Gov. Cooper proposes $145 million budget for DEQ, would include money to address climate change, PFAS in drinking water

These are the historical expenditures for the NC Department of Environmental Quality. The 2015-2016 figures reflect the McCrory administration’s shift of some divisions from DEQ to the state Department of Natural and Cultural Resources. (Source: Gov. Cooper’s budget)

The NC Department of Environmental Quality would receive $145 million in appropriations in 2021-22 under Gov. Roy Cooper’s new budget proposal, a 52% increase from his 2019 recommendations.

Under the governor’s proposal, in 2022-23 the department would receive $133 million.

This money includes salaries for 58 additional full-time positions.

DEQ would get a $3.3 million infusion to tackle the persistent of emerging compounds, such as PFAS and 1,4-Dioxane, in drinking water. The money would pay for 26 positions — chemists, hydrogeologists and engineers — to help contain these contaminant where no financially viable party can be located. A portion of the money would pay for alternative drinking water supplies to eligible people affected by emerging compounds.

Cooper’s staff presented his comprehensive $27.4 billion budget recommendation to lawmakers yesterday.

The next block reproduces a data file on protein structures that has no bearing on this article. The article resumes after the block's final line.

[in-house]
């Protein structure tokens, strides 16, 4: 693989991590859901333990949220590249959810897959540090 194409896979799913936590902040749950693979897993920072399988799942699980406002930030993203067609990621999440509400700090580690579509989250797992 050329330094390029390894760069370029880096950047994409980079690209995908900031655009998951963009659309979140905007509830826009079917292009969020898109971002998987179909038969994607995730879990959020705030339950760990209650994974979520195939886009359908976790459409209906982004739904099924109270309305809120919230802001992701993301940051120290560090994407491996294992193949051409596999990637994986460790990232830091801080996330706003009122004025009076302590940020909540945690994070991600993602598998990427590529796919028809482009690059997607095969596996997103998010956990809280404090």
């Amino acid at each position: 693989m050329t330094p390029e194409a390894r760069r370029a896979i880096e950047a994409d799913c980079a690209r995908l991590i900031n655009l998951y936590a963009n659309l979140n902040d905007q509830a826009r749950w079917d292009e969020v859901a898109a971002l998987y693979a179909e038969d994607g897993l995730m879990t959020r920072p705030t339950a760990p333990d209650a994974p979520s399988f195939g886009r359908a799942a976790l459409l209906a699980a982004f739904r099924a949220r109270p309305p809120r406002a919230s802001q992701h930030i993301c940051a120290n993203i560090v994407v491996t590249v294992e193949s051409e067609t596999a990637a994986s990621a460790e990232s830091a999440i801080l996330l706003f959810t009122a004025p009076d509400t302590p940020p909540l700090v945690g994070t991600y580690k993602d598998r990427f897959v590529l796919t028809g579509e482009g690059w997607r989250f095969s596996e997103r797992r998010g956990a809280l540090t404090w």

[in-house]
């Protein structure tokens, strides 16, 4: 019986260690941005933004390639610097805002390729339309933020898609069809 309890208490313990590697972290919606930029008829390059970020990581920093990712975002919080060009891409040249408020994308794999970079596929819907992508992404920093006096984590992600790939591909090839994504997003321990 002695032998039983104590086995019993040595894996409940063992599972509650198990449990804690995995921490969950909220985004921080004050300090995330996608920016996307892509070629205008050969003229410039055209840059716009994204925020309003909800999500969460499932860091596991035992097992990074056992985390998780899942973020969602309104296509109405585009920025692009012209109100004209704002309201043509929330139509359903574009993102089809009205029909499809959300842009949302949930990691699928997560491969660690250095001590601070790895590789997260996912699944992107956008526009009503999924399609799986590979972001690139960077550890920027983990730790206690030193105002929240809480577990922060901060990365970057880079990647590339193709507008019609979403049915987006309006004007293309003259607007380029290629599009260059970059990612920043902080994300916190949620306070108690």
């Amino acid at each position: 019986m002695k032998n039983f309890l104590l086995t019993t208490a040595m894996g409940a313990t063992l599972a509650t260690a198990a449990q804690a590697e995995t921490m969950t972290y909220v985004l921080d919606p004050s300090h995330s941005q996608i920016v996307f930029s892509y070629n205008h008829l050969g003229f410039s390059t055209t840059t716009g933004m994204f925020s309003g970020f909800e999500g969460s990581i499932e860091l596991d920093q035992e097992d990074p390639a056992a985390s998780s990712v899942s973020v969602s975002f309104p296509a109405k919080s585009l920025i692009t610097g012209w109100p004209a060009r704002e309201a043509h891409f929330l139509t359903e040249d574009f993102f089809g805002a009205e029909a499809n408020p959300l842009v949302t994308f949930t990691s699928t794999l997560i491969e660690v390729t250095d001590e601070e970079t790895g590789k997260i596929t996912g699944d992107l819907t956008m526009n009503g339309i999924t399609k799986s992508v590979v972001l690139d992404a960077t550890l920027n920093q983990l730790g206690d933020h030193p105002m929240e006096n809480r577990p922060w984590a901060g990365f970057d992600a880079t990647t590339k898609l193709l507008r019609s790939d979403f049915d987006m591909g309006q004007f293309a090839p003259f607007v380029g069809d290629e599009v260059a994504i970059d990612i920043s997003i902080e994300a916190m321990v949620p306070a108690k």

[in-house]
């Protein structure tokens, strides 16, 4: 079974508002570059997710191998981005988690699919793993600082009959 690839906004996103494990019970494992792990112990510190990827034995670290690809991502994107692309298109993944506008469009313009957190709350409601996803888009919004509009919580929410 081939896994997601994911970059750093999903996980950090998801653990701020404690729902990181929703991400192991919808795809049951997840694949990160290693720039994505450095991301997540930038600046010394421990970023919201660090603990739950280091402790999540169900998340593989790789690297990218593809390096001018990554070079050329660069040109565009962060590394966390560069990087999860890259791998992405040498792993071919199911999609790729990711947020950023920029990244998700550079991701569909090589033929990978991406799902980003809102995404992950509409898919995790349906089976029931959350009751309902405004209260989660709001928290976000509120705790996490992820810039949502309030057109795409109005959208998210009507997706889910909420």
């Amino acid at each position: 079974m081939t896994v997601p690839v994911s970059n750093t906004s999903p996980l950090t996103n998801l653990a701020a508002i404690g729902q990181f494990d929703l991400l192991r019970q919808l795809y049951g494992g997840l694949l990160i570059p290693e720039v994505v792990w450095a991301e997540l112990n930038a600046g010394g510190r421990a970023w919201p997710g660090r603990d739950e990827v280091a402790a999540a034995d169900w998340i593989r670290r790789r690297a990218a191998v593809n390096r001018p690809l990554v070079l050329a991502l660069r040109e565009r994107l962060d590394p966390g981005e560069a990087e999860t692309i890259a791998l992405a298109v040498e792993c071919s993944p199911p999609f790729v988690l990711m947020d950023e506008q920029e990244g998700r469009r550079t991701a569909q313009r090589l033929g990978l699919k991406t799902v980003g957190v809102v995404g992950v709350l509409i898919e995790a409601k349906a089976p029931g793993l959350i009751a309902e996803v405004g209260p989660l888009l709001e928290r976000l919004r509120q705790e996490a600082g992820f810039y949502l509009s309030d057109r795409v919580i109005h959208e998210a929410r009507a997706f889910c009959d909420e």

Many of the governor’s latest budget recommendations for DEQ address the existential crisis of climate change. Funding in Year 1 of the biennium includes $180,000 for additional coastal resilience staff, $35 million for flood mitigation and other water infrastructure projects, $369,000 for  landslide mapping and $255,000 for three new positions to help swine farmers manage their wastewater and comply with the law.

With in the Department of Agriculture budget, Cooper has recommended $9 million be appropriated each year for the swine farm buyout program. This voluntary program pays swine farmers to place easements on their land if their operations are in the 100-year floodplain. Demand for the program has outstripped funding.

Nearly $70 million from a separate Energy & Environment Reserve would pay for clean energy programs, including those that would help local governments and schools with energy efficiency, renewable energy and a transition to zero-emission school buses, which currently run on highly polluting diesel fuel.

It’s unlikely that DEQ will receive the full funding as recommended by the governor. For more than a decade, state lawmakers have slashed the agency’s budget and workforce. In 2019-20, Cooper proposed a $95 million base budget for DEQ; the legislature approved about $80 million.

This is just the first step in the months-long and fraught budget process. The legislature drafts its own proposals, which are typically amended dozens of times. House and Senate leadership appoint members to a budget conference committee that negotiates on a final draft for a vote by both chambers.

Gov. Cooper can also veto the legislation, which he did in 2019, objecting to a lack of adequate funding for schools and health care. That year, the legislature overrode the veto.

 

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